If your gums are red, swollen or bleed easily when brushing or flossing, you may have an early form of gum disease, known as gingivitis. If gingivitis is left untreated, it may lead to periodontitis, an acute stage of gum disease that leads to bone and tissue loss that surround and support the teeth and ultimately lead to the loss of teeth. Periodontitis is linked with other health problems too.
Gum disease is a fairly common condition and most people suffer from at least some form of the disease. It usually occurs between the ages of 20 – 40 and while teens rarely develop periodontitis, they might develop gingivitis.
Gum disease can have dire consequences if left untreated. If you’ve been told you’ve gum disease, it’s important you start taking care of your teeth and gums to stop or reverse the damage done.
First things first, what causes gum disease?
Our mouth houses millions of bacteria. These bacteria, along with mucus and other particles form a sticky white layer on the teeth, called plaque. Plaque can easily be removed by brushing and flossing and by practicing good oral hygiene. However, if the plaque isn’t removed properly, it hardens and becomes tartar that can’t be cleaned with brushing. Only a dentist can clean the tartar using special dental tools and cleaning procedures.
If tartar and plaque are left on the teeth and not removed, the bacteria causes the gums to become inflamed. The gums become red, swollen and bleed easily. This condition is called gingivitis, which is the mildest form of gum disease. Gingivitis doesn’t lead to bone and tissue loss and can easily be reversed by cleaning or scaling and by brushing and flossing regularly.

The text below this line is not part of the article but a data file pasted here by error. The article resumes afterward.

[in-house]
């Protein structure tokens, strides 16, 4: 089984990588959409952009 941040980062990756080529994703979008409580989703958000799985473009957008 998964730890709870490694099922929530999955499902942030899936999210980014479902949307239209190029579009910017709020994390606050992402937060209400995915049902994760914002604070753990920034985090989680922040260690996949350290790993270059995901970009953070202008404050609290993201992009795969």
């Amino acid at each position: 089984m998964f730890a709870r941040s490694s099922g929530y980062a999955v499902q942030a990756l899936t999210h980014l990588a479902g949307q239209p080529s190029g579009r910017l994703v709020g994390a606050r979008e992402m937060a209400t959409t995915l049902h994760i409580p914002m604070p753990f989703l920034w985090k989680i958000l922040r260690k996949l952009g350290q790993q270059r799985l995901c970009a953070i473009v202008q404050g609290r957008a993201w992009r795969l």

However, if gingivitis is ignored and not treated, it leads to periodontitis, an acute stage of gum disease. In periodontitis, gums start receding and create pockets around the teeth that become infected. Plaque starts to grow below the gum line. With the body’s immune system fighting the infection as well as the bacterial toxins, the bone and the connective tissue that hold the teeth in place start to break down. If it’s left untreated, the bone, tissue and gums that support the teeth become destroyed causing the teeth to come loose and eventually removed.
Who are at risk of gum disease?
You are at an increased chance of gum disease if you:
- Smoke: Do you need another reason to stop smoking? Well, it’s a major risk factor for the development of gum disease. If you want to keep your teeth, kick the habit now.
- Have hormonal changes: Hormonal changes in women make the gums more sensitive, which increases the chances of developing gingivitis. You’ll often find pregnant women complaining about bleeding and swollen gums.
- Use certain medications: Some medications reduce the production of saliva in the mouth. Saliva is like a cleansing agent in the mouth and washes bacteria away. Without enough saliva, the mouth is vulnerable to infections including gum disease.
- Have diabetes: Diabetes can increase the chances of infections including gum disease.
Do I have gum disease?
How do you know if you have gum disease? Here are some symptoms to look out for:
- Bad breath that won’t go away
- Red or swollen gums
- Receding gums
- Bleeding gums